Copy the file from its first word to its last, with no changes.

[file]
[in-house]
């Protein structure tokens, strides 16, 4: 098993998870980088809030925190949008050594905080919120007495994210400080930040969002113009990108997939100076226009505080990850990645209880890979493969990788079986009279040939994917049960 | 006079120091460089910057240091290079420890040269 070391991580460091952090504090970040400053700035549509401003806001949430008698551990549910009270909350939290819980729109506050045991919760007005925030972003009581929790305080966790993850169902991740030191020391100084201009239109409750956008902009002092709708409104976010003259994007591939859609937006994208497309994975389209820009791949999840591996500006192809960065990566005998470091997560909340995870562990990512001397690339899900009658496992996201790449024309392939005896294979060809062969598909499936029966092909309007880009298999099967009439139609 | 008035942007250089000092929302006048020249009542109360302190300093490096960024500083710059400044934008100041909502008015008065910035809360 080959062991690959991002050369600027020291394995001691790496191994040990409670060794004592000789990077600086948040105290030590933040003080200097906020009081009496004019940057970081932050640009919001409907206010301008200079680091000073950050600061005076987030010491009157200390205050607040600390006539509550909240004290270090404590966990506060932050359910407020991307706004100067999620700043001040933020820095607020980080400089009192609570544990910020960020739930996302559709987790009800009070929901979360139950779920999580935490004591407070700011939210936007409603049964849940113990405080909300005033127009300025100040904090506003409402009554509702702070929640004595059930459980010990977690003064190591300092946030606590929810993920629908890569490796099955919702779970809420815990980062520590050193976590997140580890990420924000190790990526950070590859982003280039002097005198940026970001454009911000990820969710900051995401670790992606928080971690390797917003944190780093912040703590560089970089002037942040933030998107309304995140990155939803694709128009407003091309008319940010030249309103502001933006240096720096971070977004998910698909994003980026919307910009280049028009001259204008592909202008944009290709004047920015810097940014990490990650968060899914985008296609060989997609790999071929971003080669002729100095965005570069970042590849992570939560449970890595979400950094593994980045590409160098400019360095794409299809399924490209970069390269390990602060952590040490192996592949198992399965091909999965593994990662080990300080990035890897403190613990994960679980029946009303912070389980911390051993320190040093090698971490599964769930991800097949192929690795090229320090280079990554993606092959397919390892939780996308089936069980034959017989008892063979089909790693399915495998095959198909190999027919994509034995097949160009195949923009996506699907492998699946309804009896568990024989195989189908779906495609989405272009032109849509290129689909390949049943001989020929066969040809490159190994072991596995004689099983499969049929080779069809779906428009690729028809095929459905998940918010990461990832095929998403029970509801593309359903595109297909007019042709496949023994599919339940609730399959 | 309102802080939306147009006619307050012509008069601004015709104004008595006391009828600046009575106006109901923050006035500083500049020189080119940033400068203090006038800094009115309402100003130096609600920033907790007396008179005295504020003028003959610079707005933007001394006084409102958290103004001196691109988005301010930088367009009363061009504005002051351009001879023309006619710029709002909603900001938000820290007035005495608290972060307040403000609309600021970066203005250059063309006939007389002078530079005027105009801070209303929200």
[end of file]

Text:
[in-house]
């Protein structure tokens, strides 16, 4: 098993998870980088809030925190949008050594905080919120007495994210400080930040969002113009990108997939100076226009505080990850990645209880890979493969990788079986009279040939994917049960 | 006079120091460089910057240091290079420890040269 070391991580460091952090504090970040400053700035549509401003806001949430008698551990549910009270909350939290819980729109506050045991919760007005925030972003009581929790305080966790993850169902991740030191020391100084201009239109409750956008902009002092709708409104976010003259994007591939859609937006994208497309994975389209820009791949999840591996500006192809960065990566005998470091997560909340995870562990990512001397690339899900009658496992996201790449024309392939005896294979060809062969598909499936029966092909309007880009298999099967009439139609 | 008035942007250089000092929302006048020249009542109360302190300093490096960024500083710059400044934008100041909502008015008065910035809360 080959062991690959991002050369600027020291394995001691790496191994040990409670060794004592000789990077600086948040105290030590933040003080200097906020009081009496004019940057970081932050640009919001409907206010301008200079680091000073950050600061005076987030010491009157200390205050607040600390006539509550909240004290270090404590966990506060932050359910407020991307706004100067999620700043001040933020820095607020980080400089009192609570544990910020960020739930996302559709987790009800009070929901979360139950779920999580935490004591407070700011939210936007409603049964849940113990405080909300005033127009300025100040904090506003409402009554509702702070929640004595059930459980010990977690003064190591300092946030606590929810993920629908890569490796099955919702779970809420815990980062520590050193976590997140580890990420924000190790990526950070590859982003280039002097005198940026970001454009911000990820969710900051995401670790992606928080971690390797917003944190780093912040703590560089970089002037942040933030998107309304995140990155939803694709128009407003091309008319940010030249309103502001933006240096720096971070977004998910698909994003980026919307910009280049028009001259204008592909202008944009290709004047920015810097940014990490990650968060899914985008296609060989997609790999071929971003080669002729100095965005570069970042590849992570939560449970890595979400950094593994980045590409160098400019360095794409299809399924490209970069390269390990602060952590040490192996592949198992399965091909999965593994990662080990300080990035890897403190613990994960679980029946009303912070389980911390051993320190040093090698971490599964769930991800097949192929690795090229320090280079990554993606092959397919390892939780996308089936069980034959017989008892063979089909790693399915495998095959198909190999027919994509034995097949160009195949923009996506699907492998699946309804009896568990024989195989189908779906495609989405272009032109849509290129689909390949049943001989020929066969040809490159190994072991596995004689099983499969049929080779069809779906428009690729028809095929459905998940918010990461990832095929998403029970509801593309359903595109297909007019042709496949023994599919339940609730399959 | 309102802080939306147009006619307050012509008069601004015709104004008595006391009828600046009575106006109901923050006035500083500049020189080119940033400068203090006038800094009115309402100003130096609600920033907790007396008179005295504020003028003959610079707005933007001394006084409102958290103004001196691109988005301010930088367009009363061009504005002051351009001879023309006619710029709002909603900001938000820290007035005495608290972060307040403000609309600021970066203005250059063309006939007389002078530079005027105009801070209303929200």